When I was a young boy, a Spider-Man poster hung on my closet door for a short time. My parents ended up having to take it down because it scared me, and by scared, I mean I stood on my bed for hours screaming “DEAR CHRIST! THIS GREAT RED BEAST IS TRYING TO DEVOUR ME WHOLE!”

What would happen is that at night, I would stare at it in the half-light and to my eyes his fingers would move very slightly. Small red fingers wriggling.

I am certain now, at this age, that the fingers of the Spider-Man poster were not actually moving, beckoning me into my closet for death’s embrace, but at the time I lacked reason, so every night I screamed a throat shredding scream until finally my mother had my father take the poster out and they started making me sleep in the basement.

‘Nothing can get you down here,’ my father said as he turned out the lights.

I don’t know why we are so afraid of things that we know we should clearly not be afraid of, like robots so life-like that they are unstylish. As humans, should we be afraid of anything with highlights and a Vandyck? I think reason compels us to answer in the negative. If anything, we should feel wonder and joy. Humanity has progressed to the point that we are creating robots to handle regional sales of farm equipment or marketing for a small hospital in the Midwest.

There is nothing scary about human progress (other than its tendency to reduce the world to nothing more than uninhabitable toxic-waste and to monetize every human interaction and every exhalation of the human soul and mind).

Nevertheless, I am a normal human, just like many of you, and to this day whenever I see Spider-Man, I scream and scream and then am asked to leave the theater.

(Thank you for the tip Werttrew and Loomings)

Comments (35)
  1. Das Unheimliche

    • I wanted to reply to this with a picture of an android strangling another android, or a ventriloquist dummy strangling a ventriloquist dummy, or a dummy strangling an android, or a zombie strangling a dummy, or.

      Anyway, the point is, Google doesn’t work. Let’s abolish it.

  2. Two posts in and I’m already pondering all the events that have shaped my life. Thanks?

  3. “I don’t know why we are so afraid of things that we know we should clearly not be afraid of, like robots so life-like that they are unstylish.” – Mans, who is possibly a replicant or at least harbors replicant sympathies.

    • Movies and television have taught us only to fear those robots who are taller, thinner, more (visibly) wiry and running so fast that they are producing a trail of sparks from where their feet hit the concrete. This guy would be passed over at the airport security line so fast, which is ultimately scarier. He’s practically a pod robot.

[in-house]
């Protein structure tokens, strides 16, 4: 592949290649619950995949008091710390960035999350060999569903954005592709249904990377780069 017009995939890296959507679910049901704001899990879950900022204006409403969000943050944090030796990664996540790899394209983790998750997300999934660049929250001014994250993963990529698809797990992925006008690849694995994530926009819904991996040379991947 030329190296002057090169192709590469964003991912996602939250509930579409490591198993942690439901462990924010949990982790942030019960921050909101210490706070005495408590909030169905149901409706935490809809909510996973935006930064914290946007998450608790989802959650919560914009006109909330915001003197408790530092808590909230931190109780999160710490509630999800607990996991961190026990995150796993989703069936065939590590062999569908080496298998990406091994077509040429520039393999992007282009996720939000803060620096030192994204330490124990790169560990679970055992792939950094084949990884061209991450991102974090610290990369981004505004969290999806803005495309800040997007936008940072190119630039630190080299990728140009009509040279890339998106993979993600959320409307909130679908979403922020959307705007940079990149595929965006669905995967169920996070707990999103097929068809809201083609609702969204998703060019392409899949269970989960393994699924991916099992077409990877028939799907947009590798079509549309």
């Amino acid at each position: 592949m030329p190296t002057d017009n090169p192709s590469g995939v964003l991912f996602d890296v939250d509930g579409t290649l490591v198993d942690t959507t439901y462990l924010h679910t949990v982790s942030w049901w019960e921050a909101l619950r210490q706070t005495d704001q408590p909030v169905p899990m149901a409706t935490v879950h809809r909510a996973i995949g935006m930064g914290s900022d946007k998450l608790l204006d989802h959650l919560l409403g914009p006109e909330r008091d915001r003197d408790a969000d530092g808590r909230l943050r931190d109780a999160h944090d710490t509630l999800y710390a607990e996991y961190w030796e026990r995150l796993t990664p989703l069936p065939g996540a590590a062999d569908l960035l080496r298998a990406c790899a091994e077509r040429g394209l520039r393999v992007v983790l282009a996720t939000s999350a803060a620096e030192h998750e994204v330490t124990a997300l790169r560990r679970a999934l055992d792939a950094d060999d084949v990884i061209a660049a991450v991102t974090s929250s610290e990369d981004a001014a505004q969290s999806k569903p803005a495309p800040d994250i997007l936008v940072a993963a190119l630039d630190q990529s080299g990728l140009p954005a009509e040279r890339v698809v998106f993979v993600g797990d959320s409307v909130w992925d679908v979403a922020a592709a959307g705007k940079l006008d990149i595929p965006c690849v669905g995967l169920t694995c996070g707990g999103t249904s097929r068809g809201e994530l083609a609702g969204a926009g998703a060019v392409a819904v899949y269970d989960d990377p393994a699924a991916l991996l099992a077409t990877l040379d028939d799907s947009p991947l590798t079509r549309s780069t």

• It is the future. A desolate hellscape inhospitable to life – or at least to life as we knew it, then. The air would taste like ashes, but perhaps fortunately there is nothing left capable of taste. It is the time of the machines, blinking in unison, an terrible silent choir to the one who emerged as their leader. It is the end of the era of man as he was.

      It is the beginning of the era of Mans.

      (an excerpt from my unauthorized biography of Mans).

  4. How do I know this isn’t just an elaborate ruse to distract us from your secret identity as Spidermans?

  5. Peter Gabriel’s “Sledgehammer” video would like to have ein Wort mit diesem Herr.

  6. I misread the post title, and thought it would be about the mighty umlaut. Instead, it is a monday constitutional through a meadow in the uncanny valley, where instead of pollen and pretty scents, flowers are filled with nightmares and the tears of orphans.

    Still less scary than clowns, though.

  7. “At last my unemployed David Byrne robot has come to life!” — The worst mad scientist in the world to no one in particular.

  8. Why did they build a robot with crooked teeth?

  9. It seems they’ve already put this robot to work managing a New Zealand novelty band.


    • i guess that’s one way to fix the uncanny valley: just dress the robot like a creep, with creep hair and goatee. then instead of me being freaked out and not understanding why, i’ll say, “i know exactly why. that dude is a creep.”

  11. See, this same thing happened to me when I was very young, but it was a poster of the big rubber suit Raphael from the Ninja Turtles movie and at night it’s foot would move. To this day I am STILL CONVINCED THAT THE FUCKING THING WAS MOVING… I still regret ripping it down. What if it was a portal to the ninja turtles universe? But I digress…

    I suppose all I’m really trying to say is.

  12. The dexterity of a robot, the sarcastic mock-smile, thinning, wispy memories of a flock or seagulls haircut and scrubby facial hair of a comic shop employee. I actually think the comic shop set is the target audience for the first wave of robot-overlord acceptance, so, well played robot creators.

  13. I would like to see more people moving the way he (it?) does.

  14. This was my childhood poster:

    The skull and axe glowed in the dark. It didn’t stay up for very long.

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